Eclipse. Cessna. Embraer. Three different companies with three different certified very light jets (VLJs). The latter, with its newly certified Phenom 100, currently holds the crown as the biggest, fastest and most expensive of the certified VLJs to date. Cessna’s Mustang holds the distinguished position of the tried and tested “sure thing” built by a company that understands owner-pilots better than anyone. The Eclipse represents a departure from the norm in almost every category, resulting in a plane that’s loved by its owners, but a company that has provided a dramatic storyline in an industry unappreciative of drama.
With about 450 VLJs currently in service (260 Eclipses, 170 Mustangs and 20 Phenom 100s) and at least another 300 to be built over the next 12 months, we’re no longer on the drawing board: VLJ reality has hit.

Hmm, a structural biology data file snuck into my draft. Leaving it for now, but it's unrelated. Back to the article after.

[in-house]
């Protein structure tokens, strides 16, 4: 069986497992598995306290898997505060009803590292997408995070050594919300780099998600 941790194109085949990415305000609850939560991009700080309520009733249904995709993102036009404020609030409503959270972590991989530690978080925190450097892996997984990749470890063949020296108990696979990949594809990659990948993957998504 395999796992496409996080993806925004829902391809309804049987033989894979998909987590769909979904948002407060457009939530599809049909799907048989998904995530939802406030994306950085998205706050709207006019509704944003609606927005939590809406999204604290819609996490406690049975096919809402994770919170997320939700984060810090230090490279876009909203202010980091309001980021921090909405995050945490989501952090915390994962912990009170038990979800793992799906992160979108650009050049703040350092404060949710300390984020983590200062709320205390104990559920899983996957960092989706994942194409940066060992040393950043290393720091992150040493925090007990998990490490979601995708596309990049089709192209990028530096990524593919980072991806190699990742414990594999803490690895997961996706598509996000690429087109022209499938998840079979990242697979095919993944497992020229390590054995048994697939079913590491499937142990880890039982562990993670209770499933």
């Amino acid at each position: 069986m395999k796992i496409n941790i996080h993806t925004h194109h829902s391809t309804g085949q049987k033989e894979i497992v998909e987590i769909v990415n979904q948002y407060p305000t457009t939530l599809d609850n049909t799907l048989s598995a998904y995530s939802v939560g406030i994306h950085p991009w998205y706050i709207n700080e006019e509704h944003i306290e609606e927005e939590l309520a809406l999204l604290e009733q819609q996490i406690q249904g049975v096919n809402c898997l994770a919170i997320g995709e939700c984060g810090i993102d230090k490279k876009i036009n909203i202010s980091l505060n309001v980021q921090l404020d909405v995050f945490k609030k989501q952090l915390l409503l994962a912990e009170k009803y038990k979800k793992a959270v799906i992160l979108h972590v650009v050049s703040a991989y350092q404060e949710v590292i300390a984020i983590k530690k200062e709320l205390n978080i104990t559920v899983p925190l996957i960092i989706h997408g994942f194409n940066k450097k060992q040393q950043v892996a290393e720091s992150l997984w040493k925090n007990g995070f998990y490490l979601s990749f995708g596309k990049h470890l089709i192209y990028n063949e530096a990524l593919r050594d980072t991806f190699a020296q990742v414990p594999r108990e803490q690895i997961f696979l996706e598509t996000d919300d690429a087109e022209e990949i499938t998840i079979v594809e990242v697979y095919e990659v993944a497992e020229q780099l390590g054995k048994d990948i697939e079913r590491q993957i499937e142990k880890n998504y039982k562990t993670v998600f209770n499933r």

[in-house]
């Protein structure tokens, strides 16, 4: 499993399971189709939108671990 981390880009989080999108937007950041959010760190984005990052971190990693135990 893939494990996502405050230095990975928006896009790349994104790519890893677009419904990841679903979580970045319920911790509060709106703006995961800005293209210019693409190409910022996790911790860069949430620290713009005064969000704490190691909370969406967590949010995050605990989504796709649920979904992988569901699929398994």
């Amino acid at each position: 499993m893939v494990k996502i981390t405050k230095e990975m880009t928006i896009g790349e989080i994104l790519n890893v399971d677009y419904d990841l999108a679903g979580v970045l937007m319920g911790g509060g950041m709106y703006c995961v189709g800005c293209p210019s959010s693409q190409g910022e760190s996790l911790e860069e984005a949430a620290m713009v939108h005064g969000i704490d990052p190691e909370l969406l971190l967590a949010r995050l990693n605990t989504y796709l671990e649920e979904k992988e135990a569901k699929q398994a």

“It’s the second, third or fourth jet down the product line that yields the profits for the manufacturer, not the entry-level product. the first is usually the loss leader to get the customer in the door.
One seldom-discussed point stands out: As stand-alone products, the current VLJs don’t make financial sense for their respective manufacturers. Eclipse has never made a profit on its 500 model, and both Cessna and Embraer are (by my estimate) probably just barely breaking even on the gross revenues of their respective VLJs. The difference is that both Cessna and Embraer can afford to just barely break even, while the other manufacturers likely cannot. So why build a product if you’re not going to make money? Two words: brand loyalty.
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